In the 4th Chapter of Daniel, King Nebuchadnezzar of Bablyon tells Daniel of a dream he has had:

Hear the dream that I saw; tell me its interpretation. Upon my bed this is what I saw; there was a tree at the center of the earth, and its height was great. The tree grew great and strong, its top reached to heaven, and it was visible to the ends of the whole earth. Its foliage was beautiful, its fruit abundant, and it provided food for all. The animals of the field found shade under it, the birds of the air nested in its branches, and from it all living beings were fed. (Dan 4:9-12)

As Daniel interprets the dream, the tree represents Nebuchadnezzar and his kingdom.

And, finally, from Psalm 104, these words would have been sung in the Temple liturgy:

You make grass grow for flocks and herds *
and plants to serve mankind;
That they may bring forth food from the earth, *
and wine to gladden our hearts,
Oil to make a cheerful countenance, *
and bread to strengthen the heart.
The trees of the Lord are full of sap, *
the cedars of Lebanon which he planted,
In which the birds build their nests, *
and in whose tops the stork makes his dwelling.
(vv. 14-18, BCP version)

Yes, metaphors of mighty trees would be part of the spiritual landscape familiar to Jesus’ hearers. But not mustard bushes! The people who first heard Jesus preach this parable must have thought he was crazy, or that he was mocking the prophets, or that he was making a joke at the expense of the priests and the rabbis.

The mustard was not, is not, despite what Jesus said, “the greatest of shrubs [which] becomes a tree, so that the birds of the air come and make nests in its branches.” The white mustard which grows in the Middle East is an invasive weed, a self-propagating, rapidly-growing, garden-ruining, field-destroying weed. Let it get into your growing space and you will never get rid of it. Jesus’ parable is not, like Ezekiel’s prophecy or the psalm’s liturgical praise, a story of a mighty and stately cedar tree. It is a “frightening tale of an invasive plant sowed perhaps in desperation because it grows and therefore might produce something usable quickly, but with it is the threat that because it is so hard to get rid of it may stultify the land and make it unavailable for future better crops. Once it is grown big it will seed itself again and again….” (English clergyman Christopher Burkett) It can’t be controlled!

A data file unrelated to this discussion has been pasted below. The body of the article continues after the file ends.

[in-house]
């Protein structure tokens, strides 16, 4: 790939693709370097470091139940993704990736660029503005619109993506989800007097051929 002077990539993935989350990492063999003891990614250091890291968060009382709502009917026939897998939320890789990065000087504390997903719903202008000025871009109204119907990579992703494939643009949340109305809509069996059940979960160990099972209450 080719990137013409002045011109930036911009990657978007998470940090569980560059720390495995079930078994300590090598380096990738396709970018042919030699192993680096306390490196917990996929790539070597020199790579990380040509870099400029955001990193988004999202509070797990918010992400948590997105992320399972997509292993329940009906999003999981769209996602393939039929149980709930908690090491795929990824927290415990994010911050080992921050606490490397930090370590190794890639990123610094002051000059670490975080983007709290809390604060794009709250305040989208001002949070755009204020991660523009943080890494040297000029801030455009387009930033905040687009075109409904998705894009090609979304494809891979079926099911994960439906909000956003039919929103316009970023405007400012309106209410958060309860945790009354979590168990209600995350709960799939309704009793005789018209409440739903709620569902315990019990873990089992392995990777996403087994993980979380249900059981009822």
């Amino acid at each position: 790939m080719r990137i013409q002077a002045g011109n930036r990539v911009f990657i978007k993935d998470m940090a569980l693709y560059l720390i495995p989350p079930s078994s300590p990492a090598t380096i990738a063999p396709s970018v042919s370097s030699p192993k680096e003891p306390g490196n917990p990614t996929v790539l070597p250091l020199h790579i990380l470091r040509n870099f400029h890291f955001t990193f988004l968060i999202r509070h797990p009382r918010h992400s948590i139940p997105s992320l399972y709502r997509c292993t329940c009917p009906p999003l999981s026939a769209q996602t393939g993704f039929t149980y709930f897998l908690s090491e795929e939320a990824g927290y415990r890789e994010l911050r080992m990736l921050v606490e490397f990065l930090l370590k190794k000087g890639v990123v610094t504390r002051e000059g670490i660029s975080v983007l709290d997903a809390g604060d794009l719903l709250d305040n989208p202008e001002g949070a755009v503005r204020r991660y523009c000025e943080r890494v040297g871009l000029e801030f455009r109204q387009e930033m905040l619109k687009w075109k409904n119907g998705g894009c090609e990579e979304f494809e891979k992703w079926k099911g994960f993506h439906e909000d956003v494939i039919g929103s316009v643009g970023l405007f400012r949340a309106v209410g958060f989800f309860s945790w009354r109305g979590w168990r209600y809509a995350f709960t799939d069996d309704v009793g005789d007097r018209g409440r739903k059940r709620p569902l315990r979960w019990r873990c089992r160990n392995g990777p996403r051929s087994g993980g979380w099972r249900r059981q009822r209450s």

And that may be the point of Jesus’ metaphor: the domain of God is like the mustard seed, not because from small things great things may come (the usual interpretation of this parable), but rather because the invasive mustard cannot be controlled. It is like the Wind of God which “blows where it chooses, and you hear the sound of it, but you do not know where it comes from or where it goes.” (Jn 3:8) Once it gets started, you cannot control it.

It’s one of those Jesus-turns-the-world-on-its-head things, Jesus-tells-the-truth-in-a-slanted-way things, using a perverse and noxious weed as a metaphor for the reign of God.

The parable of the yeast in the dough makes that same point! Our NRSV translation says that the woman “mixed” it into her flour and we assume that this would be so that the bread would rise. However, the Greek verb Jesus uses is not the word for “mix.” It is the word in Greek is engkrupto — the root of our word “encryption” — it means “to hide” or “to conceal.” Like the tiny mustard seed, the yeast could not be seen — it was hidden in the meal, into “three measures” of the meal, which is an important detail.